Love and Marriage: The Marriage (Same Sex Couples) Act 2013

Until recently, same sex couples only had the option to enter into a Civil Partnership, in order to gain legal recognition as a couple. However, campaigners for gay rights strongly believed that same sex couples should be able to marry, just as heterosexual couples can. The campaigning paid off and the government, passed legislation to enable same sex couples to marry in England and Wales from March 2014.

The new law has been widely accepted by society and gay weddings are becoming commonplace. The changes in the law over the past few years have caused some confusion about the legal status and rights of those who entered into Civil Partnerships prior to the change in the law. Here are some of the commonly asked questions that we as family lawyers get asked on the issue:

Q My partner and I entered into a Civil Partnership in 2012. Can we convert our partnership into a marriage?

A The Marriage (Same Sex Couples) Act 2013 legalised same sex marriage from March 2014. The Act was subsequently amended to allow conversion of a civil partnership into a marriage from December 2014 onwards. On the day that conversion became legally possible, Mary Portas, the TV presenter and fashion consultant, and her partner were famously the first couple to have the conversion ceremony at one minute past midnight at Westminster City Hall, who opened their doors especially for the occasion.

The process for conversion requires making an appointment at your local register office and signing a declaration confirming the details of your Civil Partnership. You will also need to provide forms of identification to the registrar as well as your Civil Partnership certificate.   You will then receive a marriage certificate and your marriage will be registered. It is your choice whether to follow this conversion with a ceremony.

Q We entered into a Civil Partnership and now sadly, our relationship has broken down due to my partner having an affair and entering into another gay relationship. We have friends who are going through a divorce – is it the same process for us?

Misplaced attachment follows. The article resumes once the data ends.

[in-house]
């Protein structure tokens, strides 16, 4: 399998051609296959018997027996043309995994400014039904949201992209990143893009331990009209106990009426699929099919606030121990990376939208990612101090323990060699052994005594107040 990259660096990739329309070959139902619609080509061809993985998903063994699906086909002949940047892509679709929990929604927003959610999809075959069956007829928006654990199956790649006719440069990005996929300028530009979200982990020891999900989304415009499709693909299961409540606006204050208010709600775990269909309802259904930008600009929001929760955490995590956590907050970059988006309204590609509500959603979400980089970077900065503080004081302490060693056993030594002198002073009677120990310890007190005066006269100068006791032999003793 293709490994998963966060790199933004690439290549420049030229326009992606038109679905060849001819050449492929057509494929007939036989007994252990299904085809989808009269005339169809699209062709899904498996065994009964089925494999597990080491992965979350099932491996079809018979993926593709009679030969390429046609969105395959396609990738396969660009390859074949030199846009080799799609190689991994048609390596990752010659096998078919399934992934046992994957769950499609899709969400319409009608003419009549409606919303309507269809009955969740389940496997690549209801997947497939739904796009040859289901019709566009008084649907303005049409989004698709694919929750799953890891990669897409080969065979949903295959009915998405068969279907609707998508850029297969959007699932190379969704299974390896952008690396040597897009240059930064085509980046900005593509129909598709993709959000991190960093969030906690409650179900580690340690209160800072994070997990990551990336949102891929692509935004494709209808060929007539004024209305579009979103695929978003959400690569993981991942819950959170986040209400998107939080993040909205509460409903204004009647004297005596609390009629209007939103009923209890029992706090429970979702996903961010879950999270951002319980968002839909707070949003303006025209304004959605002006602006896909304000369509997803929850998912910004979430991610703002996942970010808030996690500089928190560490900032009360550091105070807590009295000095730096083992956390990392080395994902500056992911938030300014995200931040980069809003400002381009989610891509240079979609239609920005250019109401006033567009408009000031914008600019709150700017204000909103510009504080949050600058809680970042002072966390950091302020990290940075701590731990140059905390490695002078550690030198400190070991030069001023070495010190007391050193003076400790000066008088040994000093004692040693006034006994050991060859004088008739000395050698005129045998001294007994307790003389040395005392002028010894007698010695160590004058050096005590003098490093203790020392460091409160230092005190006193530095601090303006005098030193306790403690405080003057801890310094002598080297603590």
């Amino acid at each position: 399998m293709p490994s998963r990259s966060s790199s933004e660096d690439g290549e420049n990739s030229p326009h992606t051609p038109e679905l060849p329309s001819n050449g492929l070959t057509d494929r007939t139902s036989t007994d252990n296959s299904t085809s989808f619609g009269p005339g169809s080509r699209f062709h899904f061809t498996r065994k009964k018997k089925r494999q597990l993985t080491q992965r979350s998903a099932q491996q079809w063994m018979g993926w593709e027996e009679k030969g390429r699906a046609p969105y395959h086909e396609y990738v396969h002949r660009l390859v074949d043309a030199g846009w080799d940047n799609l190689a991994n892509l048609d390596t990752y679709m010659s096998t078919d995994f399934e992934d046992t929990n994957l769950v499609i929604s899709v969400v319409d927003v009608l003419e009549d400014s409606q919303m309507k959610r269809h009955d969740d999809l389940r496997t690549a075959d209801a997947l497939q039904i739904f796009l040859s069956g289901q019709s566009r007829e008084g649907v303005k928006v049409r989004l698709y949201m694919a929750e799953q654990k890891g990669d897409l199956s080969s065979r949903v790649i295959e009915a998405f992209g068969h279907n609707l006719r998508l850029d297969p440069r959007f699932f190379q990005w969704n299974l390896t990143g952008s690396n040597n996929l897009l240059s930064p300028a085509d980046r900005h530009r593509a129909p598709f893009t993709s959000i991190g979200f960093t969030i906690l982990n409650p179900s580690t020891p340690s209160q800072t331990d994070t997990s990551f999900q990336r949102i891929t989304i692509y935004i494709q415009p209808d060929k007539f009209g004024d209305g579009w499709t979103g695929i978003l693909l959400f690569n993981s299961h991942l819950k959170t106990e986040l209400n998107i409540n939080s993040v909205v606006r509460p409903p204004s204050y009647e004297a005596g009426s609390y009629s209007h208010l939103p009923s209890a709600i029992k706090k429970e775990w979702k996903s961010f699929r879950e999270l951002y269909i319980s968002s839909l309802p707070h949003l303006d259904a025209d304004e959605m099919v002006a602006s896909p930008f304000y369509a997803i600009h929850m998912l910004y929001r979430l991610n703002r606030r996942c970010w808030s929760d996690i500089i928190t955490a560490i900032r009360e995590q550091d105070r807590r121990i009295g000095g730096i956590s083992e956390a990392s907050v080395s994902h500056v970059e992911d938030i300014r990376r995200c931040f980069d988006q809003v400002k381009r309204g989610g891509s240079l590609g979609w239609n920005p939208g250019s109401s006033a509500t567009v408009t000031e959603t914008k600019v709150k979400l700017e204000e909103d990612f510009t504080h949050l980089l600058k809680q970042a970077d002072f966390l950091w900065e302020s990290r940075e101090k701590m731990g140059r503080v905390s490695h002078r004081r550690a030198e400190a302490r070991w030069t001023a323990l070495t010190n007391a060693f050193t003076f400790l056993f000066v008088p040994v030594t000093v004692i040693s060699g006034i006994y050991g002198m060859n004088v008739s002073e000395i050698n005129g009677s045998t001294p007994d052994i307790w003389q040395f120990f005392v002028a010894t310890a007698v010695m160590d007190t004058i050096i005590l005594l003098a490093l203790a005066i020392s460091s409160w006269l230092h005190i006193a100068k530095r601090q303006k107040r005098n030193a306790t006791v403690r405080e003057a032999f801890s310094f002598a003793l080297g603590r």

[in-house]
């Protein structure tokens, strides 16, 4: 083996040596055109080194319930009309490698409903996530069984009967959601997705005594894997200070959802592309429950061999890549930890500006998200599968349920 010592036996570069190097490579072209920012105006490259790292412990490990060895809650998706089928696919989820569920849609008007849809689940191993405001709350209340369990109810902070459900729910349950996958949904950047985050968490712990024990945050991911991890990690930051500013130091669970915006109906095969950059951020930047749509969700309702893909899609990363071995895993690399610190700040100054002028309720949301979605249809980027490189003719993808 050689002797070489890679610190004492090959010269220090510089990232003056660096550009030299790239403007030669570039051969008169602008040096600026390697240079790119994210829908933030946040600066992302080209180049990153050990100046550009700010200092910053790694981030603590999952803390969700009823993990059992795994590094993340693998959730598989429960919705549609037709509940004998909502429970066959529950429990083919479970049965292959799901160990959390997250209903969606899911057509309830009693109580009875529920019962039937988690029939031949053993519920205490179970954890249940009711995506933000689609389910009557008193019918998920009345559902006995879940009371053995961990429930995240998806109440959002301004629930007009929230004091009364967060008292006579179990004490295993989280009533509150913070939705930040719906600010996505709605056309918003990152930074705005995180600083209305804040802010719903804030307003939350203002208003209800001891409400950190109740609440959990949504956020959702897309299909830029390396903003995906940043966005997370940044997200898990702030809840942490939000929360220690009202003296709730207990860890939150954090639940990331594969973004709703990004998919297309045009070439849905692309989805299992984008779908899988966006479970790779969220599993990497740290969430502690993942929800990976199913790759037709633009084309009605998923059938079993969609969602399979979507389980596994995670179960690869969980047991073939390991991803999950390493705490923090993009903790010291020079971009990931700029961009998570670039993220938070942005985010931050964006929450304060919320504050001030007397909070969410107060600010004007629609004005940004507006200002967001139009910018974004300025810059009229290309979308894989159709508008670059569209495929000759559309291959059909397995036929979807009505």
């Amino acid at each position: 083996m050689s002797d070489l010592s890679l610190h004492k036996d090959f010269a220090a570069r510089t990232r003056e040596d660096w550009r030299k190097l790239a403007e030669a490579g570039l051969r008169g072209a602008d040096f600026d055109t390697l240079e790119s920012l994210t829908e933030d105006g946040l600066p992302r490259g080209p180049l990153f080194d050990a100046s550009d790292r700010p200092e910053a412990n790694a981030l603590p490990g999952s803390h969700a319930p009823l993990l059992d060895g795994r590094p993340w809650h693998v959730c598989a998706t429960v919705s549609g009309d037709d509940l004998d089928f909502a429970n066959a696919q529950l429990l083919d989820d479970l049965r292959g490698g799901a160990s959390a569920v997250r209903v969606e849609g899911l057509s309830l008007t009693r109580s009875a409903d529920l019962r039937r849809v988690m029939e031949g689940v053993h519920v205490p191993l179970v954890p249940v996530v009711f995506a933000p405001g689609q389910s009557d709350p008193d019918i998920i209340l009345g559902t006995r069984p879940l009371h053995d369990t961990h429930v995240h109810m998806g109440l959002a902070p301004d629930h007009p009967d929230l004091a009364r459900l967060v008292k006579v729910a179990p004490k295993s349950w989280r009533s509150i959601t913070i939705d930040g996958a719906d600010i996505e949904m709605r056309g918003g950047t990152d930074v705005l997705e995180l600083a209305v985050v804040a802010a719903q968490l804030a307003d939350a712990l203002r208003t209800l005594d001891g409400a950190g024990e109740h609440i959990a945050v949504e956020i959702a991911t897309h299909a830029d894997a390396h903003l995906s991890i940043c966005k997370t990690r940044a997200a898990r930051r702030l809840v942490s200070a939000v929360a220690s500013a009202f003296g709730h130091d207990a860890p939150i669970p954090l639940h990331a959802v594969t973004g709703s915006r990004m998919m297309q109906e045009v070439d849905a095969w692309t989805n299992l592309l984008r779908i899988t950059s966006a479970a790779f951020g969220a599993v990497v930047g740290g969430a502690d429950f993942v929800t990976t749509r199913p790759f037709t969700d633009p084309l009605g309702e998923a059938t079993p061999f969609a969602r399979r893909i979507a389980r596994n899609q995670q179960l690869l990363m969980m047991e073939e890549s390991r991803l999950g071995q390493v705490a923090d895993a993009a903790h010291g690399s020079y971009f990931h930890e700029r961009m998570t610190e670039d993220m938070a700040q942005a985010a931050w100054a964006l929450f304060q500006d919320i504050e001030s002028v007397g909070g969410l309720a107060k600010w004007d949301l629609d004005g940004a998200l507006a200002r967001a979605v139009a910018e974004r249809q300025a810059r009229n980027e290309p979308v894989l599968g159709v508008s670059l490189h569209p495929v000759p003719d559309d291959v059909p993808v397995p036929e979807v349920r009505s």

A The process is very similar but not identical. Technically, you will be asking the court to dissolve your civil partnership rather than to grant you a divorce. You will need to provide a reason for wanting to dissolve your partnership in the same way that a reason is required for divorce. There are five possible grounds for divorce including adultery. Adultery cannot be cited as a reason for the breakdown of a civil partnership as the legal definition of adultery is archaic and does not include homosexual sexual intercourse. This will not prevent dissolution as you will be able to adapt one of the remaining four grounds to your circumstances.

Q We have decided to get married next year. I inherited some wealth last year and would like to protect my assets by entering into a pre-nuptial agreement. Is this possible?

A Absolutely. A Pre-nuptial agreement should be a consideration for all people who are entering into a marriage, gay or straight. This is even more important where there are assets that have been acquired prior to the marriage or for people entering into second marriages. There is important legal guidance on pre-nuptial agreements that must be adhered to in order for the agreement to be valid and so we recommend you take legal advice.

Q I married my partner in June 2014 but our relationship has broken down and I want a divorce. Where do I start? 

A The first thing that you need to be aware of is that, although you can separate, you cannot petition for divorce until 12 months after the date of your marriage. The process is the same for all divorces and requires the petitioner to explain to the court within the Divorce Petition why the marriage has broken down. After submitting the petition, it will be served upon your spouse (usually by post), who must then acknowledge receipt. You will then be able to apply for the Decree Nisi of your divorce. Six weeks and one day after this has been pronounced, you can apply for the Decree Absolute – the final divorce certificate that will replace your marriage certificate for all legal purposes. Your solicitor may advise you to delay your application for Decree Absolute until the matrimonial finances have been agreed in order to prevent you from losing out on any spousal benefits in the event of the death of your husband/wife prior to arranging your independent financial futures.

We would recommend that you make an appointment with a solicitor in early course for advice specific to your circumstances. You will then be guided through the divorce process and advised in terms of your matrimonial finances and any other issues such as those involving children.

If you have any further questions on Civil Partnership and marriage or relationship breakdown, then please contact our specialist team on 0161 969 3131 and make an appointment.